American Valor Quarterly Issue 3 - Summer 2008 - Page 13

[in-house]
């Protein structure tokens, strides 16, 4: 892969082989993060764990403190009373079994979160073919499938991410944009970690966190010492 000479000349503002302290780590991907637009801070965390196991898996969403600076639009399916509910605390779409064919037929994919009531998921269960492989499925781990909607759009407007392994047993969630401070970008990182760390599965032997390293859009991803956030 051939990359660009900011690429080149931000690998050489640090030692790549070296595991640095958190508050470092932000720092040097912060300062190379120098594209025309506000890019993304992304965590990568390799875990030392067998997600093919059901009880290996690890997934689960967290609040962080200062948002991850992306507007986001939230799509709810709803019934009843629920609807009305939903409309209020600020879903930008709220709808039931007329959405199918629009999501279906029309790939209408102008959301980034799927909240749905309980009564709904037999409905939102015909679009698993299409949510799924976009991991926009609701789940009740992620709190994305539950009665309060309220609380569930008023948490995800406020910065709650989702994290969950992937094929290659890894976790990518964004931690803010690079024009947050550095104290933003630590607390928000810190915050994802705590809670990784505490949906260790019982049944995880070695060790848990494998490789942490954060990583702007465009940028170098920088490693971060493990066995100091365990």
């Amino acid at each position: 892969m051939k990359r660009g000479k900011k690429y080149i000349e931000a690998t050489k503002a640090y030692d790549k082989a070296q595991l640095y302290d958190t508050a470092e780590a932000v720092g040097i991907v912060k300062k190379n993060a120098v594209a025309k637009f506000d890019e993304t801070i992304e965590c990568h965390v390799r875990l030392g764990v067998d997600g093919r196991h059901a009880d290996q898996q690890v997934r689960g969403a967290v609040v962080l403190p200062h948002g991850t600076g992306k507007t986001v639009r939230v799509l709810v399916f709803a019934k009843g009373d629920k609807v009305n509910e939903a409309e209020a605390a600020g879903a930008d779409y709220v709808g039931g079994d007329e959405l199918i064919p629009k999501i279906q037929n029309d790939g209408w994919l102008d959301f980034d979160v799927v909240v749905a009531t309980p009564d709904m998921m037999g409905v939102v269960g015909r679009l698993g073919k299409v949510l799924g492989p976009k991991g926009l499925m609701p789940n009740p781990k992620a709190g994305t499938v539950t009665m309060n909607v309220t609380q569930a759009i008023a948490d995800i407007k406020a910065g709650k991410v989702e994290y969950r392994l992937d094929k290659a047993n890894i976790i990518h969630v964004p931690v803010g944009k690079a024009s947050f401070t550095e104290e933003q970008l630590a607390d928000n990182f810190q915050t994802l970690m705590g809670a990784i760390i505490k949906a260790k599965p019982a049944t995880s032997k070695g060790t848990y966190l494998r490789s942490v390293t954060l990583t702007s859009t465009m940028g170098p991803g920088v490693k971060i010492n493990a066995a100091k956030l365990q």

Baa Baa Black Sheep VMF-214 and the Marine Corps’ Most Famous Aviators of WWII An Excerpt from Veterans Chronicles Veterans Chronicles, the American Veterans Center’s weekly radio series, features the stories of America’s greatest military heroes, in their own words. The program is hosted by Gene Pell, former NBC Pentagon Correspondent and Moscow Bureau Chief, as well as Director for Voice of America and President of Radio Free Europe/Radio Liberty. or the “Whiffinpoof Song,” which is the Yale drinking song. And we dearly loved that song. We managed to sing it frequently and it was always the very last one Each week, Gene talks to distinguished service members from in our repertoire. World War II all the way through Operation Iraqi Freedom, allowing them to share their insights on the great and tragic Figuring the squadron moments in American military history. Veterans Chronicles airs should have a name, it nationwide on the Radio America network, downloaded via was suggested that the podcast, and heard online at name be “Boyington’s Bastards” because the In this issue of American Valor Quarterly, we print the excerpt squadron was kind of from a recent episode focusing on the legendary Black Sheep formed in a bastardly Squadron of World War II. Led by “ace” pilot Gregory “Pappy” fashion. We had no Boyington, the squadron was formed in 1943 and was in action ground echelon. We Prior to commanding the Black Sheep, over a half-dozen South Pacific islands. In less than three months, had no airplanes. The Greg “Pappy” Boyington flew for another the Black Sheep pilots destroyed or damaged 273 Japanese aircraft, press people at the famed outfit of American pilots - the sank ships, destroyed ground facilities, and perhaps most time said if you do American Volunteer Group, best known as remarkably produced eight “ace” fighter pilots from only a single anything noteworthy the Flying Tigers. He would earn both the squadron. Retired Brigadier General Bruce Matheson served in we can’t hardly go back Navy Cross and the Medal of Honor for that squadron, and he recently sat down with Gene to talk of his and mention your his heroism in leading the Black Sheep. experiences and how they came to be known as the “Black Sheep.” name – in those days when you couldn’t use four letter words – so we had to do Brigadier General Bruce Matheson: The “Black Sheep” name better than Boyington’s Bastards. So somebody said why don’t came from our first combat tour. We had a squadron which was we make it the “Black Sheep”? We thought that was a pretty comprise